Some of the hottest jobs right now are in the fast-growing industry of data science. Though we may not realize it, graduate students in science already have many of the analytic skills necessary to succeed in this field.

David DuPuis, a Huck alumnus, gave a Career Exposure Seminar about his transition from graduate student to data scientist. Dr. DuPuis has a BS in computer science from Washington University in St. Louis and a PhD in neuroscience from Penn State. He has worked as a marketing scientist at MarketShare and is currently a data scientist at ScribbleLive.

Is there anything specific that prepared you for your current career?

My CS background made me a better on-paper fit for a data science role, as did my focus on statistics and methodologies in graduate school.

What are your current roles/responsibilities? How have these changed over time?

Work with product teams to identify potential projects. Scope projects requirements (UI/UX perspective with product; performance/scalability/complexity with engineering). Research potential approaches. Build prototypes of the approaches. Review with product teams. Work with engineering on deploying production systems.

Was this career path something you had always considered?

The career path really didn’t crystallize until right about the time I finished graduate school.

What skills have made you and others in your field successful? Were there any unexpected skills that you needed to learn?

Selecting and starting projects can be surprisingly hard. A good project needs to be valuable and doable. And it may not be evident that a project is going to be fruitful until a lot of time has been invested. Project planning and scoping is done to mitigate this risk as best as possible This is a highly collaborative process between product, engineering, and data science and requires strong communication skills.

What’s the most challenging part of your career?

Right now, the most challenging part of my career is coming up with projects that will be high-impact and can add value to our company’s software offerings. A data science project is only worthwhile if it connects to a product vision. It’s not always clear how to make this happen, which means it can be difficult to scope out projects.

How do you think your career will change in both the near and distant future?

I’m starting to get more involved in product aspects at my company, and I could envision this continuing. Product teams are concerned with the look and feel of the software and how users interact with it. Any data science feature that goes into production will need to be productized. And designing intuitive ways for users to interact with data (and algorithms) has been an interesting challenge.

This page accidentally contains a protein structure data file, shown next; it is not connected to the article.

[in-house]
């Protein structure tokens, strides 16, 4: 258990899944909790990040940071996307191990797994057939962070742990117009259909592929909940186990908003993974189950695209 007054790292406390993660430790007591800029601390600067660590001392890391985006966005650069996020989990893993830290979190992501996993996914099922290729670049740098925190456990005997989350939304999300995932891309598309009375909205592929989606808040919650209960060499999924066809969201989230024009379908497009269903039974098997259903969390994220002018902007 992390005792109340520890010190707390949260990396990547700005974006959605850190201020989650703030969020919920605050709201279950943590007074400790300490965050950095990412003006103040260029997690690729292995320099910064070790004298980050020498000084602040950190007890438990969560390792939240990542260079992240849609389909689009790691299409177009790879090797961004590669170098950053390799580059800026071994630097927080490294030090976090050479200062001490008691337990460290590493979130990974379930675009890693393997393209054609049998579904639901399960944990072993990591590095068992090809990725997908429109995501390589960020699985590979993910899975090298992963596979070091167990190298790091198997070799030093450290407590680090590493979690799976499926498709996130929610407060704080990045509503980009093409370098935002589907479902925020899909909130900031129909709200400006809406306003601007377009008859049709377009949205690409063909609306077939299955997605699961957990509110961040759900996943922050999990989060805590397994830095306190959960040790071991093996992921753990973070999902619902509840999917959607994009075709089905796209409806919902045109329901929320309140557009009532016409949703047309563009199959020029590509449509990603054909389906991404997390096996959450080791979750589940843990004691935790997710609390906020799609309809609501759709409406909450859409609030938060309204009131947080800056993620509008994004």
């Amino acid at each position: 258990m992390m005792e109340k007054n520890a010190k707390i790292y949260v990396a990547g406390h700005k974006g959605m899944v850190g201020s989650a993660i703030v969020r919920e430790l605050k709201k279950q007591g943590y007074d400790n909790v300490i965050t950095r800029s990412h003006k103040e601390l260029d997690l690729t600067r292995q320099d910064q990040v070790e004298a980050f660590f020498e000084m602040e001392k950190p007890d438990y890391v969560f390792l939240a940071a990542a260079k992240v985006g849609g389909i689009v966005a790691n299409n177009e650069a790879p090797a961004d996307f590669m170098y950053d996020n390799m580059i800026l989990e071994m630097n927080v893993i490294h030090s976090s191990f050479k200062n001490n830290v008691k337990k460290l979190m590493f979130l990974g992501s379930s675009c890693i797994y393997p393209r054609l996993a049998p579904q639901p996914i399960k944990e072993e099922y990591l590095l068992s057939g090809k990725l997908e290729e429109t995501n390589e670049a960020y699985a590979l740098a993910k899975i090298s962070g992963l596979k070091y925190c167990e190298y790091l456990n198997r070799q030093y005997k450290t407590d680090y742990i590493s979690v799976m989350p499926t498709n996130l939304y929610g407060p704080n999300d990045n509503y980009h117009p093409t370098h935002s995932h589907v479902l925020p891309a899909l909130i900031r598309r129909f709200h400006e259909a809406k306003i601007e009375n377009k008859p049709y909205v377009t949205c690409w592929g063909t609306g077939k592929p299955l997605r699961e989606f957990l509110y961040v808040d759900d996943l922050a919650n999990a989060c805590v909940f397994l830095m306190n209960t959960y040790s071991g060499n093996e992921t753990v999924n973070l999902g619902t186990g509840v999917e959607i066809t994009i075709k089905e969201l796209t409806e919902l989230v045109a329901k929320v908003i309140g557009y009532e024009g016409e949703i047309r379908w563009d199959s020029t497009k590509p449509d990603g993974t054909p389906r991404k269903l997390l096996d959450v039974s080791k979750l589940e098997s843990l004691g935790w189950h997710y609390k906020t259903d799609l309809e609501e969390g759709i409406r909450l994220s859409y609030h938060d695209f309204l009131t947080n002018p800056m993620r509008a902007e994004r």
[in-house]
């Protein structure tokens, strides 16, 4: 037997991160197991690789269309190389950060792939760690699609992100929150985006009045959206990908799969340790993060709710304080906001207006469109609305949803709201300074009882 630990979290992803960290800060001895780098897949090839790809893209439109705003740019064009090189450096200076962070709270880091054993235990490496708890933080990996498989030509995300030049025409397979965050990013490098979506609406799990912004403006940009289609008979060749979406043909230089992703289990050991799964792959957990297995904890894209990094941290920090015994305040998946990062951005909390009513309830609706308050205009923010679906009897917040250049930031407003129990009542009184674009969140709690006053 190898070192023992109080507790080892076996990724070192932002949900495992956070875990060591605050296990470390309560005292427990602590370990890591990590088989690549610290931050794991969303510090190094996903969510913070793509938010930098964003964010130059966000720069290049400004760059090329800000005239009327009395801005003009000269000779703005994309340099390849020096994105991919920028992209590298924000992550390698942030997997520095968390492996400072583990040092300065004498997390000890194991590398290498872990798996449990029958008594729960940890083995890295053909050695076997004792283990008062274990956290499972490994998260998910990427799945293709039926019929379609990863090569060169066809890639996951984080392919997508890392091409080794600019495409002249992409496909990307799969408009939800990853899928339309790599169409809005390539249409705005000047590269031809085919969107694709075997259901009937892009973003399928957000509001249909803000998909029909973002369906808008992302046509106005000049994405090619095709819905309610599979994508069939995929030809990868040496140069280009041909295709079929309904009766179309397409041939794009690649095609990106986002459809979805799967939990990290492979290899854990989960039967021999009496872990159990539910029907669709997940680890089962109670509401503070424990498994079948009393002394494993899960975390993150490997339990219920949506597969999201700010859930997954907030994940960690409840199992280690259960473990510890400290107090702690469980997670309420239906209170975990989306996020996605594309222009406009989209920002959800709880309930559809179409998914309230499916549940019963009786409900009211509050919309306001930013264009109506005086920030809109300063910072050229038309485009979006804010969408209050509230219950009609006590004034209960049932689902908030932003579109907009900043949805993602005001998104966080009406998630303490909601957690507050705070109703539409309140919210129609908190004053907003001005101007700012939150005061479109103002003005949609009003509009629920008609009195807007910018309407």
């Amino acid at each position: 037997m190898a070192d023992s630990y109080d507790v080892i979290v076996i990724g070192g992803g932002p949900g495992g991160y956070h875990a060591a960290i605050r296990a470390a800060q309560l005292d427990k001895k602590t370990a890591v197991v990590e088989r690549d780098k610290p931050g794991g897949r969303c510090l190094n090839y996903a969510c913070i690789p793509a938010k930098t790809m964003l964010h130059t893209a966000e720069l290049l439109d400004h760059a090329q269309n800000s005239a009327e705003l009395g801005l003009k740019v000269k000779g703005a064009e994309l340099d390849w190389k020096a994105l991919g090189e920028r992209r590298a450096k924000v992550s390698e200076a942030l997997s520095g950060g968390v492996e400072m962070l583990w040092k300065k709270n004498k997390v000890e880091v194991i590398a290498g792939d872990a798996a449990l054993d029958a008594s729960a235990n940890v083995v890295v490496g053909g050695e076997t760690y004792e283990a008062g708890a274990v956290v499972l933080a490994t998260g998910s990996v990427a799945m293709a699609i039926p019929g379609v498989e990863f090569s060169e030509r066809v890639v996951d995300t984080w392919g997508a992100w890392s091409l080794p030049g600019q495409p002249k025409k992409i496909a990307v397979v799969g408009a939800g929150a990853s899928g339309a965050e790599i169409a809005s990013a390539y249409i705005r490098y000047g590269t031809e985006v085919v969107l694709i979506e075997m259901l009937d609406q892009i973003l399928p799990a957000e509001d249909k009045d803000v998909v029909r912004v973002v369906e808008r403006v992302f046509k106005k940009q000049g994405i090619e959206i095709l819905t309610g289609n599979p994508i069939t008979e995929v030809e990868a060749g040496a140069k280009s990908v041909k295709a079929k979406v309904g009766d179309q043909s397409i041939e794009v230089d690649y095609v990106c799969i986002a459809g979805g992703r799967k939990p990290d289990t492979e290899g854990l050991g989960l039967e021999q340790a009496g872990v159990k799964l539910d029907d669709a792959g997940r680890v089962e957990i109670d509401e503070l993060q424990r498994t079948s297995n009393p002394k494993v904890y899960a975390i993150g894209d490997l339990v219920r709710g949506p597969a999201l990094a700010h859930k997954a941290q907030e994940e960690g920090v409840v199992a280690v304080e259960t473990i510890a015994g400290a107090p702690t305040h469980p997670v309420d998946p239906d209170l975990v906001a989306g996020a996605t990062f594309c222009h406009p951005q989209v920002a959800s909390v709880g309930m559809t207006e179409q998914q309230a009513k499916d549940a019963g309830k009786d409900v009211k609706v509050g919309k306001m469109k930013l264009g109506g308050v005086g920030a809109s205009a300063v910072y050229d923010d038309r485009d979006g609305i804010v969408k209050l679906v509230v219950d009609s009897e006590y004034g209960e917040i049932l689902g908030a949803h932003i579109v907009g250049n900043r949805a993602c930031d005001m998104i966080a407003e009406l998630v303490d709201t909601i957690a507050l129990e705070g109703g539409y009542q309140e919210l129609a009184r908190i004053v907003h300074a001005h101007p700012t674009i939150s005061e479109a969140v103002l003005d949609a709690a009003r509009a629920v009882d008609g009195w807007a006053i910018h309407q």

What can a young scientist do to position him or herself for a career as a data scientist? Any tips on specific ways to network in the field?

Play around with data as much as you can to familiarize yourself with the tools and techniques. Kaggle has some great data sources to do this. Andrew Ng also has a great machine learning class that runs periodically on Coursera. If you can create your own mock project, even better. Data processing, cleaning, and featurizing is a large part of what a data scientist does. Kaggle’s datasets are already clean, so you miss out a bit on this.

After ScribbleLive, where would you like to work?

I’m not sure what’s next or how long I might stay at ScribbleLive. But I want to ensure my next company is analytically sophisticated and has a clear need for someone like me. That may seem obvious, but there is a lot of hype in the field. I want to work for a company that has projects that are worthwhile and will provide value.

How easy/difficult is it to balance work and personal/family life in your career?

I’m consistently working 45 hour weeks and I don’t have a family yet. So right now it’s pretty easy. 🙂

What advice do you have, about anything, for current graduate students?

Career advice:

If you want to work outside of academia, don’t constrain yourself. No one meets all the “requirements” in a job requisition. Find out what’s really expected and try to fill in those holes in creative ways. And you probably have a lot more applicable experience than you realize, such as communication (writing papers, posters, and presentations), leadership (TAing and supervising undergraduates in the lab), project management, and independent learning.

General advice:

Do what you like.

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